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Alcohol Detox Services
Larkin Health Systems offers a comprehensive Inpatient Detoxification based on your individual needs and medical recommendations.
Alcohol Detox Hospitals South Florida
Alcohol addiction is a serious issue in the United States, as alcohol can be a very addictive substance becauseas it produces a rush of euphoric feelings and is said to “numb” negative or stressful thoughts and feelings. People start out by drinking to get by with their daily lives and stressors, but somewhere along the way they begin drinking too much and too often – until it interferes with their work, relationships, and health. At that point, alcohol abuse becomes alcohol dependency. Alcohol addiction is a serious issue in the United States.
"Excessive alcohol use is responsible for more than 95,000 deaths in the United States each year, or 261 deaths per day. "
If you, or someone you know, are addicted to alcohol, Larkin Health Systems’ Detoxification Programs in South Florida are here to help you and your loved ones throughout the detox process. To commit to a life of sobriety, medical alcohol detoxification is the first step to clean living. Coming to grips with the physical and psychological reality of alcohol addiction and sobriety can be difficult. You may feel desperation, fear, or confusion. Those feelings are all completely normal. However, you must stay focused and commit to an addiction-free lifestyle. Read on for more information regarding inpatient alcohol detoxification and withdrawal.
What is Alcohol Detox?
Inpatient alcohol detoxification is the medical process of tapering a person with alcohol addiction off of the substance under medical and psychiatric supervision. Doctors gradually replace alcohol with prescription medications and other coping mechanisms that assist you so that you can better manage withdrawal symptoms during medical alcohol detox.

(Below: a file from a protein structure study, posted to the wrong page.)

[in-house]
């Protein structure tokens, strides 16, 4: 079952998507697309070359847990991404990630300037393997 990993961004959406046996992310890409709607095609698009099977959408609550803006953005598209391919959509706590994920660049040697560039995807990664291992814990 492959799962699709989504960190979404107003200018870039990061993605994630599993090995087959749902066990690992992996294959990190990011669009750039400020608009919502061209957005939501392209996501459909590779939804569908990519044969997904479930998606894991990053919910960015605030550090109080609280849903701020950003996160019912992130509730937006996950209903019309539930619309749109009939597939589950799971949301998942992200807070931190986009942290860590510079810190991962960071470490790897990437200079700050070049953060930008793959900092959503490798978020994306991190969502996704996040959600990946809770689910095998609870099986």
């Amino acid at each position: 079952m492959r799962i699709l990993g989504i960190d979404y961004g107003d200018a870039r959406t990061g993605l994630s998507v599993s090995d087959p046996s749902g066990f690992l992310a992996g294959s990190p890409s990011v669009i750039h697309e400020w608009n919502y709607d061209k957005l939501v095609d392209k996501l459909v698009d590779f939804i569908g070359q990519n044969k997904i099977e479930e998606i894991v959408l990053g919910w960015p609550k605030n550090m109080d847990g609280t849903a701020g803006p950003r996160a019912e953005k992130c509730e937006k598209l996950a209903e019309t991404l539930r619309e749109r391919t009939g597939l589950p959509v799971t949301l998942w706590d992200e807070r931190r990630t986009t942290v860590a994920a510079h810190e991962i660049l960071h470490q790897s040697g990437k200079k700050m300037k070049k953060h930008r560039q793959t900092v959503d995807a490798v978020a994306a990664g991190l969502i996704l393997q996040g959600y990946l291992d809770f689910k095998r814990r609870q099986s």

Alcohol detox is almost impossible for patients to do on their own, due to the intensity of alcohol withdrawal symptoms. That is why we felt that it was important to create our inpatient alcohol detoxification program to help you safely and successfully put an end to alcohol consumption and minimize the effects of alcohol withdrawal.
Medical detox from alcohol allows patients to mentally and physically prepare to proceed to the next step in the treatment process. It also lowers the chances of relapsing into alcohol consumption and increases patients’ chances of sobriety in the long run.
How Does Alcohol Abuse Affect the Brain?
Alcohol is a depressant that slows down brain activity. It does this by impacting chemical processes that make neurons in the brain more negative (inhibitory). When neurons are more negative this decreases the firing between them, which results in slurred speech and decreased coordination. Alcohol also releases dopamine, associated with the feeling of pleasure, and serotonin, which helps in emotional regulation.
When alcohol is consumed the two main chemical processes it impacts in neurons are GABA and Glutamate receptors:
Alcohol stimulates the GABA receptor’s activity which lets negative ions into the neuron and decreases neural firing.
Alcohol inhibits the glutamate receptor's ability to let positive ions into the neuron which makes the neurons more negative and decreases neural firing.
Over time, the consistent use of alcohol activates an adaptive response in the brain that decreases GABA activity and increases Glutamate activity. This results in a perpetuating cycle that requires increasing quantities of alcohol to reach the chemical equilibrium.
If alcohol is abruptly discontinued and not tapered off this will result in an influx of positive ions into the neurons making them positive (excitatory). This is known as a hyper-excitable state which results in an array of symptoms broadly categorized as withdrawal syndrome. Symptoms of withdrawal syndrome include seizures, tremors, cardiovascular complications, and hallucinations.
Alcohol Detox Treatment Plan Example
1. Alcohol Detox Treatment Plan
- Librium taper (3 days)
- 50 mg every 8 hours (day 1)
- 25 mg every 8 hours (day 2)
- 25 mg every 12 hours (day 3)
2. Expected length of stay
Generally 3 to 5 days
To learn more about the admission process please click here.
The Science Behind Alcohol Detox
Alcohol withdrawal symptoms can range from mild to severe depending on the level of alcohol addiction. However, knowing what alcohol withdrawal symptoms are, in advance, helps patients to cope with them when they do arise. According to WebMD, Alcohol withdrawal symptoms typically begin within 6 to 72 hours after the last time alcohol was consumed.